Google wants more photos for free
GOOGLE is targeting freelancers to take part in its new business photography service - and offering terms that prove they're still not interested in respecting copyright.
Not content with threatening the copyright system, making millions of books available of online without permission of authors or publishers, Google has turned its attentions to photographers with its Business Photos scheme.
Google Places wants small businesses to register and upload panoramic images of their workplaces. It's a natural extension to Google Maps and Street View. And through Business Photos, the world's biggest search engine is using photographers to obtain images for their business listings service for the ground-breaking price of, well, nothing.
In a nutshell, Google asks photographers to shell out around £1500 for specialist 360-degree panoramic gear and editing software, to contact prospective business clients directly, to hand the images produced over to Google for free, and to give away copyright to the business owner.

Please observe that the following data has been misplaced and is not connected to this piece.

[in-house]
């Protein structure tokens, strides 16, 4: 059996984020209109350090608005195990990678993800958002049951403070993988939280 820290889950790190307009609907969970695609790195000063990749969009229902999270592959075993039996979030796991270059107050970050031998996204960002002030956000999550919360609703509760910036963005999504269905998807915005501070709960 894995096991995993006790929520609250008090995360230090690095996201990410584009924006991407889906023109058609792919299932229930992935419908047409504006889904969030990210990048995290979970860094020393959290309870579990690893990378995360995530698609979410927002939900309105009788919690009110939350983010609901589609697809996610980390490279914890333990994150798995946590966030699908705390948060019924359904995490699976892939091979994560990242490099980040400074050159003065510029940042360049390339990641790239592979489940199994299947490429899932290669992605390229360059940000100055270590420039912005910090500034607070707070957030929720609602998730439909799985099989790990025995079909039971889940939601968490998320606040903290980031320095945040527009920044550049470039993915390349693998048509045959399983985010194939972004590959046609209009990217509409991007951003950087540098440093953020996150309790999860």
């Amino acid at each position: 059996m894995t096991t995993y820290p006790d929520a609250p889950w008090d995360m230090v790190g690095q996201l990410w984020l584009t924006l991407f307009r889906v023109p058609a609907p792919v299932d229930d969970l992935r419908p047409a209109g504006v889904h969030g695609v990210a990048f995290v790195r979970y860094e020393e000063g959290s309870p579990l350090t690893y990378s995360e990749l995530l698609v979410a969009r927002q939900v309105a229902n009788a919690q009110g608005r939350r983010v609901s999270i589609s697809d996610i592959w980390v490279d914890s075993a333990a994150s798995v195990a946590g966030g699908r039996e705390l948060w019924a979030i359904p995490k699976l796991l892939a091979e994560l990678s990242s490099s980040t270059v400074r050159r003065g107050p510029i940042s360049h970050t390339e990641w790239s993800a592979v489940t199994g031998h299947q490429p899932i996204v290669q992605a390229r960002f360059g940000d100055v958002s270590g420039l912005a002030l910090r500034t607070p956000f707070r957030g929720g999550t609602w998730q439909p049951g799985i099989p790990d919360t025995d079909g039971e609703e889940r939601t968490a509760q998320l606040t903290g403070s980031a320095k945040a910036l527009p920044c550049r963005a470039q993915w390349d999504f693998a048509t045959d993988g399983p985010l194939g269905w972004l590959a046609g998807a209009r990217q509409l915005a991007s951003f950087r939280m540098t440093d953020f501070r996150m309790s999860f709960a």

Oh, and any liability issues fall at the photographer's feet too.
It's a business-model only Google would try and pull off. But at the time of writing Google had already signed up 22 UK photographers.
The photographer does get to negotiate a fee directly with the client - but that could be done without Google. The photographer gets the "opportunity" - and I use the term uncomfortably - to call themselves a Trusted Photographer.
While registering for Google Places is free, Google aims to rake in cash from local business by persuading them to sign-up for extras. They are using freely-obtained - and quite expensive - photography to drive the venture. A single 360-degree panoramic image should cost between £250 and £500.